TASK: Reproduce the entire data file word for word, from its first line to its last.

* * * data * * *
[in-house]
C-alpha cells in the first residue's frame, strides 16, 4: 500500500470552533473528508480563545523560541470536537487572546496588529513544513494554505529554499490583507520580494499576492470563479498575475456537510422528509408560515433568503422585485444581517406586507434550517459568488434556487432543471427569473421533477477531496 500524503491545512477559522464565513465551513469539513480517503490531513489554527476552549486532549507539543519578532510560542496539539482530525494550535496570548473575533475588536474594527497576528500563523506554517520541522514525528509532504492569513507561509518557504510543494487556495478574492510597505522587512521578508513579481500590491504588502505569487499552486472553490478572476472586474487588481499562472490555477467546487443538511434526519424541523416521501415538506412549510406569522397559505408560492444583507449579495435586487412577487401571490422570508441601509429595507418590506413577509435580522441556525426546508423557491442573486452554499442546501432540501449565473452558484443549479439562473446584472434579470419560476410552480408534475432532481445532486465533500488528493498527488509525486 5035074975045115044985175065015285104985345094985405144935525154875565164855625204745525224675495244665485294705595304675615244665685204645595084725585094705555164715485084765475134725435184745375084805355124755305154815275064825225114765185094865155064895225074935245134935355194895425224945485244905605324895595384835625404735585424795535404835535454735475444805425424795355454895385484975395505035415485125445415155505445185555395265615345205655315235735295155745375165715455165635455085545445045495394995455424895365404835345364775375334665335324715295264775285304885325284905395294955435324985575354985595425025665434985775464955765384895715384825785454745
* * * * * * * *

[in-house]
C-alpha cells in the first residue's frame, strides 16, 4: 500500500470552533473528508480563545523560541470536537487572546496588529513544513494554505529554499490583507520580494499576492470563479498575475456537510422528509408560515433568503422585485444581517406586507434550517459568488434556487432543471427569473421533477477531496 500524503491545512477559522464565513465551513469539513480517503490531513489554527476552549486532549507539543519578532510560542496539539482530525494550535496570548473575533475588536474594527497576528500563523506554517520541522514525528509532504492569513507561509518557504510543494487556495478574492510597505522587512521578508513579481500590491504588502505569487499552486472553490478572476472586474487588481499562472490555477467546487443538511434526519424541523416521501415538506412549510406569522397559505408560492444583507449579495435586487412577487401571490422570508441601509429595507418590506413577509435580522441556525426546508423557491442573486452554499442546501432540501449565473452558484443549479439562473446584472434579470419560476410552480408534475432532481445532486465533500488528493498527488509525486 5035074975045115044985175065015285104985345094985405144935525154875565164855625204745525224675495244665485294705595304675615244665685204645595084725585094705555164715485084765475134725435184745375084805355124755305154815275064825225114765185094865155064895225074935245134935355194895425224945485244905605324895595384835625404735585424795535404835535454735475444805425424795355454895385484975395505035415485125445415155505445185555395265615345205655315235735295155745375165715455165635455085545445045495394995455424895365404835345364775375334665335324715295264775285304885325284905395294955435324985575354985595425025665434985775464955765384895715384825785454745